Various embodiments may be implemented with portable or handheld gaming devices, such as Nintendo® Gameboy®, Nintendo DS®, Nintendo DS Lite, Sony® Play Station Portable (PSP)®, and so forth. The portable or handheld gaming devices may implement a general purpose or specific purpose processor, memory, an output device such as a display, an input device such as buttons or keys, and other components common to handheld electronic devices. The portable or handheld gaming device may further include gaming or video game software capable of rendering images, video, graphics, text and other multimedia information in a 2D format and a 3D format. The video game software may be capable of switching between the 2D and 3D formats. The switching mechanism may be implemented in response to user commands, automatically based on a configuration of the autostereoscopic display or various rules, or a combination of both.

In addition to their embodiments as planar graphic materials, the prism arrays may be mounted upon or within a functional or ornamental device such as a watch, watchband, bracelet, brooch, pendant, purse, belt, compact, writing instrument, drafting tool, lunchbox, restaurant menu, placemat, mousepad, license plate, lampshade, nightlight, optical data disc, drinking cup, credit card, identification card, gamepiece, toy, sticker, clothing accessory, or souvenir. Prism arrays may be formed as concave, convex, or complex surfaces; angular image data and microimage tiles may be adapted according to the precepts herein described.

Digital source images suitable for use with the prism arrays may include translated computational holograms. The image plane may be a hologram or include holographic regions. Visible data may be derived from invisible processes, as in radar, sonography, X-rays, electron microscopy, nucleomagnetic resonance (NMR), PET or CT scanning, or magnetometry. Disciplines such as statistics, industrial diagnostics, engineering optimizations, product design, cartography, seismography, meteorology, remote sensing, astronomy, medical imaging, video game technology, and molecular modeling may generate data which is most readily appraised as a three-dimensional or animated representation.

Some embodiments may be described using the expression “coupled″ and “connected″ along with their derivatives. These terms are not necessarily intended as synonyms for each other. For example, some embodiments may be described using the terms “connected″ and/or “coupled″ to indicate that two or more elements are in direct physical or electrical contact with each other. The term “coupled,” however, may also mean that two or more elements are not in direct contact with each other, but yet still co-operate or interact with each other.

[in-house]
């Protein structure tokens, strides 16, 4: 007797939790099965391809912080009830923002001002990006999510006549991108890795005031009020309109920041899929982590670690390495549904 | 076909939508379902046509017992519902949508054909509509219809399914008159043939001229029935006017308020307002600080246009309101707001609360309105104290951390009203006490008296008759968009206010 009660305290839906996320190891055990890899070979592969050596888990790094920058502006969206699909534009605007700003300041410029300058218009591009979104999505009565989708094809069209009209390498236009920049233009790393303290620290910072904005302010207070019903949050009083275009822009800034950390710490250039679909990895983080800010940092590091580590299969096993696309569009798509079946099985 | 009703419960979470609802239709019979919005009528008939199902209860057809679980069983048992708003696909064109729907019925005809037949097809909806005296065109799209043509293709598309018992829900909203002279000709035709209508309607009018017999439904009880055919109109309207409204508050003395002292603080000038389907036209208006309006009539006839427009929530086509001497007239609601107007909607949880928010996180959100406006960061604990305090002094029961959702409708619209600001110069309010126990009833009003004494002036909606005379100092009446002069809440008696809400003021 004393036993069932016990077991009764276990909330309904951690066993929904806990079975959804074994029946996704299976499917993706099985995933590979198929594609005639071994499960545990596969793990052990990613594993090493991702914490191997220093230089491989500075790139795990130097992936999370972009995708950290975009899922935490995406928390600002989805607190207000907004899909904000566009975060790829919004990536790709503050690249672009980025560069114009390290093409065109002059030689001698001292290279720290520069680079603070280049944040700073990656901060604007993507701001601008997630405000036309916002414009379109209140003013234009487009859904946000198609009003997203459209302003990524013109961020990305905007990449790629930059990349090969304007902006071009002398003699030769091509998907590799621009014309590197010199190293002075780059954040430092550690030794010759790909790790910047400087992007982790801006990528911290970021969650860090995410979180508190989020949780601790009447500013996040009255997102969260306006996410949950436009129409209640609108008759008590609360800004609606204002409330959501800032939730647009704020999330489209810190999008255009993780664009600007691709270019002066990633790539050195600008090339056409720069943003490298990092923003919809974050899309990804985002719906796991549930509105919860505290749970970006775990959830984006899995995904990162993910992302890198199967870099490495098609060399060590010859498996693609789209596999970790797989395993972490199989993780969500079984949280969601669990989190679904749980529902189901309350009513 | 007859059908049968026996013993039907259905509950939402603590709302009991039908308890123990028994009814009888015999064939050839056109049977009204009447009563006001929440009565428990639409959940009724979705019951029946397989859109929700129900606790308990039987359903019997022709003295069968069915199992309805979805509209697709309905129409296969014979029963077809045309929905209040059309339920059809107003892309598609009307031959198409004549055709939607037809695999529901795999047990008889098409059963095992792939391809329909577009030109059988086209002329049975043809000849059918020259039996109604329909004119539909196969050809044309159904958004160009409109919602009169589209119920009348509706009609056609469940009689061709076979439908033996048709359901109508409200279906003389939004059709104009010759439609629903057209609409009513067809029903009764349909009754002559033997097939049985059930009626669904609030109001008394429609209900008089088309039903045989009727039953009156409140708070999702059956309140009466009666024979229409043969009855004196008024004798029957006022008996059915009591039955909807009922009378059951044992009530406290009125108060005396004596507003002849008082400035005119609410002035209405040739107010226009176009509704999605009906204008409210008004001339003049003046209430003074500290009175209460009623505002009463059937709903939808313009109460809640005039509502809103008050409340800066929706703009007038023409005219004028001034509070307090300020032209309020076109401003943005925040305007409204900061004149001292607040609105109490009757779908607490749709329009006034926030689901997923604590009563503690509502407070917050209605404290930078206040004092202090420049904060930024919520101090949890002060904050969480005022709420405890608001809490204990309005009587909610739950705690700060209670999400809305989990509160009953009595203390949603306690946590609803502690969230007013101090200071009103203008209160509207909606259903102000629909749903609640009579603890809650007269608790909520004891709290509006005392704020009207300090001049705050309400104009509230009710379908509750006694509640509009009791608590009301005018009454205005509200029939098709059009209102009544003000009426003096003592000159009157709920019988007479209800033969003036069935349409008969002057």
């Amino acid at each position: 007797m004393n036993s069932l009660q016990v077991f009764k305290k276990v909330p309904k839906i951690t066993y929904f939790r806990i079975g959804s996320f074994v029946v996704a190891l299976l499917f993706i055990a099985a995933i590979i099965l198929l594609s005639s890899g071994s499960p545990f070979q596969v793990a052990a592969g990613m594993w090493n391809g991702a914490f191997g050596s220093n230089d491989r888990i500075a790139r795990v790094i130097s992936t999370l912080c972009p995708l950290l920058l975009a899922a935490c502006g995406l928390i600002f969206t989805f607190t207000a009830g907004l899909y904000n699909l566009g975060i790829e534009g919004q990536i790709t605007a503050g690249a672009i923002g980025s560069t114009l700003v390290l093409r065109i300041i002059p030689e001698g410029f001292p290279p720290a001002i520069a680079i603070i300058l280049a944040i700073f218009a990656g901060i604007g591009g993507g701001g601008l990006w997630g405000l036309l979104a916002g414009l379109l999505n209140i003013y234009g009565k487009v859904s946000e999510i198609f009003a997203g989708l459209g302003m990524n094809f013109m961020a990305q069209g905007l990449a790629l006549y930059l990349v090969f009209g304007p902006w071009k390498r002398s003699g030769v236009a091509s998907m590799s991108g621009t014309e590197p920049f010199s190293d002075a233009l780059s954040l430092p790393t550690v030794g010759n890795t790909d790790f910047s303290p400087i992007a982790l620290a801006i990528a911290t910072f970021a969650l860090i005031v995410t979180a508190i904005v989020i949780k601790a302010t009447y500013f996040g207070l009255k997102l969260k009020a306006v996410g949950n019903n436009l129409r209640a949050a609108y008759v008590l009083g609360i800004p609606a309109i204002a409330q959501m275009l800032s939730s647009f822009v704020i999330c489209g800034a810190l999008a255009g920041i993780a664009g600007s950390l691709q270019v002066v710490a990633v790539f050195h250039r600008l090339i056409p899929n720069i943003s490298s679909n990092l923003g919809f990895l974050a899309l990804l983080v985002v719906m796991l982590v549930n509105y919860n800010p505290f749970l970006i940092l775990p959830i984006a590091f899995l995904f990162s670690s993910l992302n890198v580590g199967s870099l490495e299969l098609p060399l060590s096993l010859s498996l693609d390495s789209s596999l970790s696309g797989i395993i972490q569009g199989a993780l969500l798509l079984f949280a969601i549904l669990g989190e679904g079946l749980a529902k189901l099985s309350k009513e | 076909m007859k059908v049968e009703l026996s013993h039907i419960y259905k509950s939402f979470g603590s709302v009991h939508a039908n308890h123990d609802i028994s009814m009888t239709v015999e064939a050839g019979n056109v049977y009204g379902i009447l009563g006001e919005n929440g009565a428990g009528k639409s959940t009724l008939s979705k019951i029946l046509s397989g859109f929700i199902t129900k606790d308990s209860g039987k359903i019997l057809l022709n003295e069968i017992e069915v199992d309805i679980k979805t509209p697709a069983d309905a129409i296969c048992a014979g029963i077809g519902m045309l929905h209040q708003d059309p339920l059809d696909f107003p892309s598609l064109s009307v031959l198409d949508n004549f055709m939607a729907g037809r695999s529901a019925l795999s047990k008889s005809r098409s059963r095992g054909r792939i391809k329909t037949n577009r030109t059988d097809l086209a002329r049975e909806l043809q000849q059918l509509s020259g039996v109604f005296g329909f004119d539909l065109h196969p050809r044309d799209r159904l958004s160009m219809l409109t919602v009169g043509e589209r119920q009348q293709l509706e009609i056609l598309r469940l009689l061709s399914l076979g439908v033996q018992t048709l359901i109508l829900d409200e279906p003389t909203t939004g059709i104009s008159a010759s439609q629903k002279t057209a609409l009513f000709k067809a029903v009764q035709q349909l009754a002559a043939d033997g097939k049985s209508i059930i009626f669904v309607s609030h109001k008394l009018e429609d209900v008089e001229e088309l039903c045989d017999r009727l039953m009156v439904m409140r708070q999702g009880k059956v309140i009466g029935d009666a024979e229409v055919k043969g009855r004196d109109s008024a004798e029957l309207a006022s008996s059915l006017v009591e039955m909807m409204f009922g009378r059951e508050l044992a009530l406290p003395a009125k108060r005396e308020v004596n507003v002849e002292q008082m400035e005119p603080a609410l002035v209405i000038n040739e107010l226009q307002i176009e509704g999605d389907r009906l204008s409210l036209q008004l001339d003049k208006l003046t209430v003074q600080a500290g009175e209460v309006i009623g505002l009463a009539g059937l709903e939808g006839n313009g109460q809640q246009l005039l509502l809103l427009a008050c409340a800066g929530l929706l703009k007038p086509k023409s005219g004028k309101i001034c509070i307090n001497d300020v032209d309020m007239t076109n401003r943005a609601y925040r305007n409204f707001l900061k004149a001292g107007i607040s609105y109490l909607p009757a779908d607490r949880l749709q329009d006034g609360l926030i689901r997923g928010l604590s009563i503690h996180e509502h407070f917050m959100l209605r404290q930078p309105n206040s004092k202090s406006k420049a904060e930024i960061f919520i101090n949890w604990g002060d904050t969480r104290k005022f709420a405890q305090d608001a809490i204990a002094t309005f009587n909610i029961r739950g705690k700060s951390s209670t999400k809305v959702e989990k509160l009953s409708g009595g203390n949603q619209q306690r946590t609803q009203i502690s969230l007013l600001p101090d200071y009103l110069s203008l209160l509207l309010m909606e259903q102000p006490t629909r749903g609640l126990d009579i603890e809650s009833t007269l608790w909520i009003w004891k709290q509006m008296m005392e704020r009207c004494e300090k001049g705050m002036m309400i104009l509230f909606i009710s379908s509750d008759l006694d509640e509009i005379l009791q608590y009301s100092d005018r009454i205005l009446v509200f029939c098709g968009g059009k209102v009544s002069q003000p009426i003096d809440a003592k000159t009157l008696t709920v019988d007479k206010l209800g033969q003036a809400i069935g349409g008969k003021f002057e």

It is emphasized that the Abstract of the Disclosure is provided to comply with 37 C.F.R. Section 1.72(b), requiring an abstract that will allow the reader to quickly ascertain the nature of the technical disclosure. It is submitted with the understanding that it will not be used to interpret or limit the scope or meaning of the claims. In addition, in the foregoing Detailed Description, it can be seen that various features are grouped together in a single embodiment for the purpose of streamlining the disclosure. This method of disclosure is not to be interpreted as reflecting an intention that the claimed embodiments require more features than are expressly recited in each claim. Rather, as the following claims reflect, inventive subject matter lies in less than all features of a single disclosed embodiment. Thus the following claims are hereby incorporated into the Detailed Description, with each claim standing on its own as a separate embodiment. In the appended claims, the terms “including″ and “in which” are used as the plain-English equivalents of the respective terms “comprising” and “wherein,” respectively. Moreover, the terms “first,” “second,” “third,” and so forth, are used merely as labels, and are not intended to impose numerical requirements on their objects.

Although the subject matter has been described in language specific to structural features and/or methodological acts, it is to be understood that the subject matter defined in the appended claims is not necessarily limited to the specific features or acts described above. Rather, the specific features and acts described above are disclosed as example forms of implementing the claims.